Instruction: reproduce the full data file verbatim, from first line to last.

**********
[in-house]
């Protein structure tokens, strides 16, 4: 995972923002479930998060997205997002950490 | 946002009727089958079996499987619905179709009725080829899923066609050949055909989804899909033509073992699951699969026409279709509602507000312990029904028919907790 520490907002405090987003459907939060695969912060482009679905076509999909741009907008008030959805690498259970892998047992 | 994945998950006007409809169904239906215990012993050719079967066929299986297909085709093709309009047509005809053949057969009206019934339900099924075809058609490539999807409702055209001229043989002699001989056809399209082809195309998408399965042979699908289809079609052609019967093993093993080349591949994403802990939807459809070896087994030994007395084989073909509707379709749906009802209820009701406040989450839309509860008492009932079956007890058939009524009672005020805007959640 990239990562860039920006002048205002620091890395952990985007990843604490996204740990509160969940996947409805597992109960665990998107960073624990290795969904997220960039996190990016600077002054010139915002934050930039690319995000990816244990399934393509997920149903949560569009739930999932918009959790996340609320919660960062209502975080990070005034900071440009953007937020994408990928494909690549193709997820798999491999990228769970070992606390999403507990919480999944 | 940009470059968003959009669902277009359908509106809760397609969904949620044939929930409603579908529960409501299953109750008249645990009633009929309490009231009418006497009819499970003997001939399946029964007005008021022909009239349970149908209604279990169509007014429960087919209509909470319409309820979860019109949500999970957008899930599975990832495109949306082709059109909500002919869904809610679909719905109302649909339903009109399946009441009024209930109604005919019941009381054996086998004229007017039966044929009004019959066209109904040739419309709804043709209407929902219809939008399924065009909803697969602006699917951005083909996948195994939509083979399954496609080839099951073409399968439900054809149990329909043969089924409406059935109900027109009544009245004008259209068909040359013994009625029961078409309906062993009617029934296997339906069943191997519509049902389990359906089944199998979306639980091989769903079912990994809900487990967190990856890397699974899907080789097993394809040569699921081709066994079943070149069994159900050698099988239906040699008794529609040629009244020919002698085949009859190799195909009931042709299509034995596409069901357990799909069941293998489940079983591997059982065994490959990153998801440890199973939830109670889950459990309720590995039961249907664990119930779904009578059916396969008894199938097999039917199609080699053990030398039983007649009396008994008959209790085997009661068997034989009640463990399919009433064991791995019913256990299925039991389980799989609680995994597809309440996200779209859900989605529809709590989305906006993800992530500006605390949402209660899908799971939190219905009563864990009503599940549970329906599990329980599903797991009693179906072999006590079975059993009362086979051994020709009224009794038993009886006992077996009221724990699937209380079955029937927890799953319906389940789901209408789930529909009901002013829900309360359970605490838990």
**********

[in-house]
């Protein structure tokens, strides 16, 4: 995972923002479930998060997205997002950490 | 946002009727089958079996499987619905179709009725080829899923066609050949055909989804899909033509073992699951699969026409279709509602507000312990029904028919907790 520490907002405090987003459907939060695969912060482009679905076509999909741009907008008030959805690498259970892998047992 | 994945998950006007409809169904239906215990012993050719079967066929299986297909085709093709309009047509005809053949057969009206019934339900099924075809058609490539999807409702055209001229043989002699001989056809399209082809195309998408399965042979699908289809079609052609019967093993093993080349591949994403802990939807459809070896087994030994007395084989073909509707379709749906009802209820009701406040989450839309509860008492009932079956007890058939009524009672005020805007959640 990239990562860039920006002048205002620091890395952990985007990843604490996204740990509160969940996947409805597992109960665990998107960073624990290795969904997220960039996190990016600077002054010139915002934050930039690319995000990816244990399934393509997920149903949560569009739930999932918009959790996340609320919660960062209502975080990070005034900071440009953007937020994408990928494909690549193709997820798999491999990228769970070992606390999403507990919480999944 | 940009470059968003959009669902277009359908509106809760397609969904949620044939929930409603579908529960409501299953109750008249645990009633009929309490009231009418006497009819499970003997001939399946029964007005008021022909009239349970149908209604279990169509007014429960087919209509909470319409309820979860019109949500999970957008899930599975990832495109949306082709059109909500002919869904809610679909719905109302649909339903009109399946009441009024209930109604005919019941009381054996086998004229007017039966044929009004019959066209109904040739419309709804043709209407929902219809939008399924065009909803697969602006699917951005083909996948195994939509083979399954496609080839099951073409399968439900054809149990329909043969089924409406059935109900027109009544009245004008259209068909040359013994009625029961078409309906062993009617029934296997339906069943191997519509049902389990359906089944199998979306639980091989769903079912990994809900487990967190990856890397699974899907080789097993394809040569699921081709066994079943070149069994159900050698099988239906040699008794529609040629009244020919002698085949009859190799195909009931042709299509034995596409069901357990799909069941293998489940079983591997059982065994490959990153998801440890199973939830109670889950459990309720590995039961249907664990119930779904009578059916396969008894199938097999039917199609080699053990030398039983007649009396008994008959209790085997009661068997034989009640463990399919009433064991791995019913256990299925039991389980799989609680995994597809309440996200779209859900989605529809709590989305906006993800992530500006605390949402209660899908799971939190219905009563864990009503599940549970329906599990329980599903797991009693179906072999006590079975059993009362086979051994020709009224009794038993009886006992077996009221724990699937209380079955029937927890799953319906389940789901209408789930529909009901002013829900309360359970605490838990």